A colleague recently shared an article about sexual side-effects associated with the LEEP procedure. The procedure, which surgically removes abnormal cervical cells, is commonly performed in response to an abnormal Pap smear.
The article reports that women are not being informed of potential sexual impacts before consenting to the procedure and are often dis-believed and dismissed by their doctors when they report sexual side-effects after. Of course all of that makes me angry, but it’s not surprising. Historically, women’s sexuality is not taken seriously by the medical community.
But I’m sharing this article for two reasons. Obviously, to inform folks of the qualitative evidence that LEEP procedures include a risk of sexual side-effects. Which is not to say that folx with cervixes should not choose LEEP. The risk of developing cancer is a no joke (“ignoring a lesion that merits a LEEP procedure carries a 50 to 70 percent risk of developing cancer”), and every human has the right to assess and address that level of risk for themselves. And while some people “are pushing for further research into alternatives to the procedure, many simply want the sexual side effects acknowledged. Women deserve to know about the risk, they argue, and be trusted with all the information so they can make an informed decision about their bodies.”
My second reason for sharing this article has a very different tone. Above is my angry, injustice tone (with a mildly jaded edge). Here comes the holy-shit-how-did-I-not-know-this-I-love learning-new-things tone.
In trying to understand how removing cells from the cervix could have such profound impacts on a person’s sexuality—including loss of libido, inability to orgasm, and pain during vaginal penetration—we have to get curious about what role the cervix plays in sexual pleasure. Kinsey’s “Sexual Behavior in the Human Female, published in 1953, asserted that the cervix has no sensation. “While it has since been largely disproven, it’s still a commonly held belief among doctors; LEEP patients are often told that the cervix has few, if any, nerve endings.” Uh, wrong. Turns out the cervix is innervated by three different sets of sensory nerves. According to Barry Komisaruk, well-known (at least in sexuality circles) behavioral neuroscientist at Rutgers University, “The cervix is remarkable in that it has three different pairs of nerves that carry sensation from it: the pelvic nerve, the hypogastric nerve, and the vagus nerve…I don’t know of any other organ in the body that has three different sets of sensory nerves carrying sensation from it…The cervix must have a very important physiological role.” Komisaruk goes on to assert that for some people with a cervix, it may be the organ primarily responsible for orgasm. Komisaruk published a study with five other colleagues in 2011 which documented that clitoral, vaginal AND cervical stimulation activate the same region of the brain (the paracentral lobule in the genital sensory cortex).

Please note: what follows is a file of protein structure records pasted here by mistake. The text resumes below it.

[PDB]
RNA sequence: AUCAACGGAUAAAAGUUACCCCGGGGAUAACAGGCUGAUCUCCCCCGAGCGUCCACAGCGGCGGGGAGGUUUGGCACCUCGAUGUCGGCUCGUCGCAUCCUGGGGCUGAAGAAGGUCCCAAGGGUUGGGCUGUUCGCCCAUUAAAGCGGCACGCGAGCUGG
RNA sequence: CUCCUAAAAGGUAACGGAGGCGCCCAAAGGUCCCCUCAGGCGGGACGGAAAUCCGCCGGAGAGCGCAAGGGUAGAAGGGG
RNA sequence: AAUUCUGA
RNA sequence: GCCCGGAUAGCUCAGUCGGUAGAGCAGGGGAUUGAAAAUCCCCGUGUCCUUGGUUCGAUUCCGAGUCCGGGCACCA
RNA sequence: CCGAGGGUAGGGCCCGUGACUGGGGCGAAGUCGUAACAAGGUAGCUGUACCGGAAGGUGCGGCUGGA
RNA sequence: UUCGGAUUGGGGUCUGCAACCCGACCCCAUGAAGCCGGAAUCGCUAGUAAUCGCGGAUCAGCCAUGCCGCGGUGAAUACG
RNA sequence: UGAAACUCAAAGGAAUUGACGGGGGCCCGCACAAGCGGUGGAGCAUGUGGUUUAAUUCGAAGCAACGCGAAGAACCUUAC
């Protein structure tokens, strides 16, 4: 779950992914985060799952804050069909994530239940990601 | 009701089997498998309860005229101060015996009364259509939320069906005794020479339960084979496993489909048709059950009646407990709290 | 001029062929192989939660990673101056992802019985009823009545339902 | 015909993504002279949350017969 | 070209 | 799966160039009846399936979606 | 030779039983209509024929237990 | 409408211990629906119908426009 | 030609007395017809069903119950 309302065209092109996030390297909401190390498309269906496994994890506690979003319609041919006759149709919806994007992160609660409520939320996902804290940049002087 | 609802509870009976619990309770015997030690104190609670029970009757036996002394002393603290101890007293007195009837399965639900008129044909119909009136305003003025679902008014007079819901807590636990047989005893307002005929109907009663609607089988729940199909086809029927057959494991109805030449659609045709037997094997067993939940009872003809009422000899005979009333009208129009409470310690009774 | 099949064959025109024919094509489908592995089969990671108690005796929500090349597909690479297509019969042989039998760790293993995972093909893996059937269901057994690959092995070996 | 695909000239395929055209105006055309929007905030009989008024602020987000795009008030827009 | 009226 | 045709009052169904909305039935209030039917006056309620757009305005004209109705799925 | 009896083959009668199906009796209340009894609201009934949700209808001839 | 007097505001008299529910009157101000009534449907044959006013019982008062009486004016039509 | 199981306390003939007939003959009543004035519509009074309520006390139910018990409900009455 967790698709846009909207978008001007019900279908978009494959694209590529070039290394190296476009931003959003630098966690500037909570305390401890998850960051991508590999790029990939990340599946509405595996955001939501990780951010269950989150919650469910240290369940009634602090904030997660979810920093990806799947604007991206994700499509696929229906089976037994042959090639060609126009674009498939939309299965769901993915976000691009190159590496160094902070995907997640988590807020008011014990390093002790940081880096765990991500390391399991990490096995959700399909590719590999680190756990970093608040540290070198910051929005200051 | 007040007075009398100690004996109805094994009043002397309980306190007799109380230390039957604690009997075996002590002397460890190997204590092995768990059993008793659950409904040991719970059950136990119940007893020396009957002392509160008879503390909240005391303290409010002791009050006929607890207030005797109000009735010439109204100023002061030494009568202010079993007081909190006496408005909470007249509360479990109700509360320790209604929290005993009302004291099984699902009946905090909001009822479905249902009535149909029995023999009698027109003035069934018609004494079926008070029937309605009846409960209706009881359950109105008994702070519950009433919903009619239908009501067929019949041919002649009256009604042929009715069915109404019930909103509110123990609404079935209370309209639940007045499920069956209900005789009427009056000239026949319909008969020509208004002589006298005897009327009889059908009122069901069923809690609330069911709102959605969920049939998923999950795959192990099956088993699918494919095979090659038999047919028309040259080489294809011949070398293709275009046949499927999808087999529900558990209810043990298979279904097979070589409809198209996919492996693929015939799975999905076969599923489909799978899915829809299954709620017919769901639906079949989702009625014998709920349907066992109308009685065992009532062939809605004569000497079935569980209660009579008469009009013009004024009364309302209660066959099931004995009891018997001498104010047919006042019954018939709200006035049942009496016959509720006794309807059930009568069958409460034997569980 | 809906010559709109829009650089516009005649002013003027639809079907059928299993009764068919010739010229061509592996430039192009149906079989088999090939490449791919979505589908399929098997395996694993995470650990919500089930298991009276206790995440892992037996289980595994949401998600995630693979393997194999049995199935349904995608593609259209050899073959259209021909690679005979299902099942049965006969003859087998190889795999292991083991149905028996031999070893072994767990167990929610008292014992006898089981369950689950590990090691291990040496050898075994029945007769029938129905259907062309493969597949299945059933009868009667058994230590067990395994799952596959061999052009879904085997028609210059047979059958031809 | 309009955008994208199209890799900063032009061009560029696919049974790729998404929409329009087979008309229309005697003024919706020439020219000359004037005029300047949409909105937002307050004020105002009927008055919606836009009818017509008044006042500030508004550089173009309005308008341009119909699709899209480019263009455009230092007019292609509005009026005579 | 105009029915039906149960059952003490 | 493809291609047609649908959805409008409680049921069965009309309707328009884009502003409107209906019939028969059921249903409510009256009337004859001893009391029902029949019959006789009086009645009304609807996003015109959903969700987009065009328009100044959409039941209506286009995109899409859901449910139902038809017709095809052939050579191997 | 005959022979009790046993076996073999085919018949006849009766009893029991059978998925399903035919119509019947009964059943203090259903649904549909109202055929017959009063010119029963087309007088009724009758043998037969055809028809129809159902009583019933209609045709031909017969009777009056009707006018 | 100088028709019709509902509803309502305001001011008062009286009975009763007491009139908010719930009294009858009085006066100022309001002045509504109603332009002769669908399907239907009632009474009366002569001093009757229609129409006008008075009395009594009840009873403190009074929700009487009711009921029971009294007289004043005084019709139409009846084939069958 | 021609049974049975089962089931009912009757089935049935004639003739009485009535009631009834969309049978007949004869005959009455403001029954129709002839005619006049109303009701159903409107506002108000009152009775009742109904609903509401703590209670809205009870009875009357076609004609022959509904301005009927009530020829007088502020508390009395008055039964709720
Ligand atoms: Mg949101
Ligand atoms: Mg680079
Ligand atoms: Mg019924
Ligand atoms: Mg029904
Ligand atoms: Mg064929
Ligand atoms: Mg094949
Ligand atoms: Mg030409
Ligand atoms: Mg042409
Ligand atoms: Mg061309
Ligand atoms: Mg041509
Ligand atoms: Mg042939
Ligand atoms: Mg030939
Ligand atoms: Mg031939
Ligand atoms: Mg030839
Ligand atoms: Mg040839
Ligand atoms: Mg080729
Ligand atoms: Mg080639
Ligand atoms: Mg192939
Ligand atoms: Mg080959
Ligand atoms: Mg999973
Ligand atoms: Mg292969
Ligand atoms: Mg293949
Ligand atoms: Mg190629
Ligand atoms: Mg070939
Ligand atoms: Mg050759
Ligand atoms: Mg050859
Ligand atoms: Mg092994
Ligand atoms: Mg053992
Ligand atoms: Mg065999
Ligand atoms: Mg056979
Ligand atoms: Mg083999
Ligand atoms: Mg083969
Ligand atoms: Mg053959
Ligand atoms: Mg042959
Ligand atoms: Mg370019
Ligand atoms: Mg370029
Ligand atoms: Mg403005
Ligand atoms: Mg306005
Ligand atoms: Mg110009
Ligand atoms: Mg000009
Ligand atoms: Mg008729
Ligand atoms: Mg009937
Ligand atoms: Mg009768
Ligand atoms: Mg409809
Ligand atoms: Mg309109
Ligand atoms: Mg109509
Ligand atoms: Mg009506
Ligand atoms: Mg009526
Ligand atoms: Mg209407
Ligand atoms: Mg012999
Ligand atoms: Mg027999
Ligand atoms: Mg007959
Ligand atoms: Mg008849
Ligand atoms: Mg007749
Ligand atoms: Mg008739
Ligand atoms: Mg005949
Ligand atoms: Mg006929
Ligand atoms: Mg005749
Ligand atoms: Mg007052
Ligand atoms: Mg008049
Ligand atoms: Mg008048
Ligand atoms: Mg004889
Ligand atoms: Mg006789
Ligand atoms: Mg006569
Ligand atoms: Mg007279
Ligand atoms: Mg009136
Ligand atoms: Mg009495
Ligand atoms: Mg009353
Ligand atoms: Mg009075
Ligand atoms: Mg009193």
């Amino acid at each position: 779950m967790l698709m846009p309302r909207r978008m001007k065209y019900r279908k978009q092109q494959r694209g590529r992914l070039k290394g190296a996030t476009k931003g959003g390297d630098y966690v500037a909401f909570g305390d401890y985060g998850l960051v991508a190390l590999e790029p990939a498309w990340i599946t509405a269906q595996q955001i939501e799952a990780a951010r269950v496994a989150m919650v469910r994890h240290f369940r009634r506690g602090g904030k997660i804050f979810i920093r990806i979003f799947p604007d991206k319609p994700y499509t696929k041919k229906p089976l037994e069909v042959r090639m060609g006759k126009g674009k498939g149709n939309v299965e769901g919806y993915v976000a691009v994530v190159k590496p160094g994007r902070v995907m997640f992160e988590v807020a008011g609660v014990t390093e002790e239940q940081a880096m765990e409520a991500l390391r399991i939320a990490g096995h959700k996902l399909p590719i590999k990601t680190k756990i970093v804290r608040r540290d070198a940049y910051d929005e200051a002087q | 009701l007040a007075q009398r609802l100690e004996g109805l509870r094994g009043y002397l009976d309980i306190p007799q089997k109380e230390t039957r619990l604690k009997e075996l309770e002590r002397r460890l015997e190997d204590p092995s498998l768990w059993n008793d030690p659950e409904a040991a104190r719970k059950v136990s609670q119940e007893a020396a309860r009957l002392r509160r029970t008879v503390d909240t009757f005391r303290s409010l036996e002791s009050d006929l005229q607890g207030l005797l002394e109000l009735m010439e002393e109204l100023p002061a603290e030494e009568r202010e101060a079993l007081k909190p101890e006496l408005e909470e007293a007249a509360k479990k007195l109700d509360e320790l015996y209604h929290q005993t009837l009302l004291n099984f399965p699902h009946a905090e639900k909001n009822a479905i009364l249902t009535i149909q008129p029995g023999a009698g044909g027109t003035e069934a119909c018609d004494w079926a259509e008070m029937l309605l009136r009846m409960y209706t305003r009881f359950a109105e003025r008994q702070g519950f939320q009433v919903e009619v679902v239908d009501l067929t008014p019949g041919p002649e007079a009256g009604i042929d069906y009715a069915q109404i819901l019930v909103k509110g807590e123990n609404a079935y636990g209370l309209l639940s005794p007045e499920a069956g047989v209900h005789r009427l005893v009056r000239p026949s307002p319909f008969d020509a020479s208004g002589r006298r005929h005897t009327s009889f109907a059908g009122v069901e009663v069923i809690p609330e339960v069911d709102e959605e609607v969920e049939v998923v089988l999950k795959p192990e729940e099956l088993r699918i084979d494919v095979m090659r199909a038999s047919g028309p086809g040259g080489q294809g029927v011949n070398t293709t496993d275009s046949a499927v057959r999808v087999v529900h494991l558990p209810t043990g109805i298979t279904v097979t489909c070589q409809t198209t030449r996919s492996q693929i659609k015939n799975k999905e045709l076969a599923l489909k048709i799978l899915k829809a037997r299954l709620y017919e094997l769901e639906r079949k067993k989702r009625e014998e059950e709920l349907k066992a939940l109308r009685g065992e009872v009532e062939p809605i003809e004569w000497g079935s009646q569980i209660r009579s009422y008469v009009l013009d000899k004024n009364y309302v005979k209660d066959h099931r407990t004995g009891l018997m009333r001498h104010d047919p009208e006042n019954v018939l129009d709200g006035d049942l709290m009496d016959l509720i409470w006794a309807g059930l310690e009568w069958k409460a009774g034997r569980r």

I HAD NO IDEA!!!
I’m not the least bit offended if you’re not quite as excited as I am about the innervation of the cervix, but I do hope this post inspires some newfound curiosity about or respect for this humble organ. I’ll keep geeking out on the research and let you know if I discover more. :)